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But Philip, although, as you have heard from his letter, he admits the justice of this amendment and consents to accept it, has robbed the Pheraeans of their city, placing a garrison in their citadel, in order, I suppose, to ensure their independence; he is even now engaged in an expedition against Ambracia, and as for the three Elean colonies in CassopiaA district of Epirus, just north of the Ambracian Gulf.—Pandosia, Bucheta, and Elatea—he has wasted their land with fire, stormed their cities, and handed them over to be the slaves of his own kinsman, Alexander. How zealous he is for the freedom and independence of the Greeks, you may judge from his ac
Are not tyrannies already established in Euboea, an island, remember, not far from Thebes and Athens? Does he not write explicitly in his letters, “I am at peace with those who are willing to obey me”? And he does not merely write this without putting it into practice; but he is off to the Hellespont, just as before he hurried to Ambracia; in the Peloponnese he occupies the important city of Elis; only the other day he intrigued against the Megarians. Neither the Greek nor the barbarian world is big enough for the fellow's ambiti
And it is not only his outrages on Greece that go unavenged, but even the wrongs which each suffers separately. For nothing can go beyond that. Are not the Corinthians hit by his invasion of Ambracia and Leucas? The Achaeans by his vow to transfer Naupactus to the Aetolians? The Thebans by his theft of Echinus? And is he not marching even now against hisThis translation is justified by Dem. 18.87. Others “their allies,” since the Byzantines are known to have helped the Thebans with money in the Sacred War. （Cauer, Del. Inscr. Gr. 353.） allies the Byza
For since the war is against an individual and not against the might of an organized community, even delay is not without its use; nor were those embassies useless which you sent round the Peloponnese last year to denounce Philip, when I and our good friend Polyeuctus here and Hegesippus and the rest went from city to city and succeeded in checking him, so that he never invaded Ambracia nor even started against the Peloponnese.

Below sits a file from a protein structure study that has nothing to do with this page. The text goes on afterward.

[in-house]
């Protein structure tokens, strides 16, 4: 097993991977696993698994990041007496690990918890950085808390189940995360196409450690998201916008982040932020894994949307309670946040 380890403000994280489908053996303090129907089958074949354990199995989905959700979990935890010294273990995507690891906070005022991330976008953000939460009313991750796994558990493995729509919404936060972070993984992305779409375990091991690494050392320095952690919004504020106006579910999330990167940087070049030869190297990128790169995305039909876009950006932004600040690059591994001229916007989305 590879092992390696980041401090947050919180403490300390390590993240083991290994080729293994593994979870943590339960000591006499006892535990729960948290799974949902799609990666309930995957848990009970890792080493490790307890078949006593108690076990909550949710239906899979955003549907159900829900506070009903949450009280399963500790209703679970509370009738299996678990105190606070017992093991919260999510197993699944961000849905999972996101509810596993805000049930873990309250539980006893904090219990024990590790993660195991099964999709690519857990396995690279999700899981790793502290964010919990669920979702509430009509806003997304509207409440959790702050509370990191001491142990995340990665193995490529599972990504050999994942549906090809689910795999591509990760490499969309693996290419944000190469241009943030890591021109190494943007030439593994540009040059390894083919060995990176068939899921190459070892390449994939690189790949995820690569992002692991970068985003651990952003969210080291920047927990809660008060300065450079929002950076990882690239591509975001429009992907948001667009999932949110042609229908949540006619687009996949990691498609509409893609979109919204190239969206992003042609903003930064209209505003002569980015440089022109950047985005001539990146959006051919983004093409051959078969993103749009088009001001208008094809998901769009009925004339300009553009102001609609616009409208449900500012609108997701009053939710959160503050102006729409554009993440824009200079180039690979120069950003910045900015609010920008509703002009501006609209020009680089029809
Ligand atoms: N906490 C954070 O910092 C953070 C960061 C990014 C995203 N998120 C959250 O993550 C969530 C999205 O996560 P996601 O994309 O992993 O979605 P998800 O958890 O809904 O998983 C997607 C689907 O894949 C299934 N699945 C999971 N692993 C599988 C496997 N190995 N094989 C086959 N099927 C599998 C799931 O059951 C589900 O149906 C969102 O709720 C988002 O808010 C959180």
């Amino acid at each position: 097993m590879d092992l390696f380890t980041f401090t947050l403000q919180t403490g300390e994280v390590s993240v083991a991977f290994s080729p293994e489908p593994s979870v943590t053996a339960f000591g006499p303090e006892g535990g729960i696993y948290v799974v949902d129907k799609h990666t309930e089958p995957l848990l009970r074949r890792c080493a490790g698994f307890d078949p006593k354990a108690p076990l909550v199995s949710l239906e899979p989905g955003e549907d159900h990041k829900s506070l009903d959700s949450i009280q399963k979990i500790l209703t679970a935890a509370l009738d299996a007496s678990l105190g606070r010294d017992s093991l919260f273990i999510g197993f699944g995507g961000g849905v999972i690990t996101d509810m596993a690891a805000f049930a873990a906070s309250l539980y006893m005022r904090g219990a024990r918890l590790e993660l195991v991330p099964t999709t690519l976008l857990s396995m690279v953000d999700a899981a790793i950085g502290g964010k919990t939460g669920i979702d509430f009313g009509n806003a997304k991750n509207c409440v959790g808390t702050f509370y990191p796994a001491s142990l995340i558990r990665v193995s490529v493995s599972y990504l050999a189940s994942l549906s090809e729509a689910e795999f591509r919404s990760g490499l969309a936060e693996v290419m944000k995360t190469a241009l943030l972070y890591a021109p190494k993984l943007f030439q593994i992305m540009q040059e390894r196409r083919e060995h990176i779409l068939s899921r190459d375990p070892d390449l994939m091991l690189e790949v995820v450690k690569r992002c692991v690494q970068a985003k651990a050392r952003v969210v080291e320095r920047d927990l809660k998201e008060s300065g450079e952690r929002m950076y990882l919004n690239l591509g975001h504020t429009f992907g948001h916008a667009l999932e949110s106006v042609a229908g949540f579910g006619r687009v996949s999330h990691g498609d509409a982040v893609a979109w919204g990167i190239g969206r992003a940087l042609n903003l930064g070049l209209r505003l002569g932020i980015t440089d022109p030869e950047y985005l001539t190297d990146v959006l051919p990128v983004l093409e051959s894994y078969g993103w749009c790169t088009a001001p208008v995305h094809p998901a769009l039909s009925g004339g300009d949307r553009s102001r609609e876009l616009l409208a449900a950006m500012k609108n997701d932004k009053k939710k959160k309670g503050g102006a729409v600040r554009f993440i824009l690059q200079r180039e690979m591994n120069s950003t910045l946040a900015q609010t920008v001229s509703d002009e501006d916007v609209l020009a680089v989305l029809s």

I pass over many other instances, such as Pherae, the raid against Ambracia, the massacres at Elis, and countless others.For the places named in this paragraph see especially Dem. 9.12, Dem. 9.15, Dem. 9.17, Dem. 9.27, Dem. 9.33. I have gone into these details, not to give you a complete catalogue of the victims of Philip's oppression and injustice, but to make it clear to you that he will never desist from molesting all of us and bringing us under his sway, unless someone restrains him.
You will find that even our defeat, if this reprobate must needs exult over what he ought to have deplored, did not fall upon the city through any fault of mine. Make your reckoning in this way: wherever I was sent as your representative, I came away undefeated by Philip's ambassador—from Thessaly, from Ambracia, from the Illyrians, from the kings of Thrace, from Byzantium, from every other place, and finally from Thebes; but wherever Philip was beaten in diplomacy, he attacked the place with an army and conquered it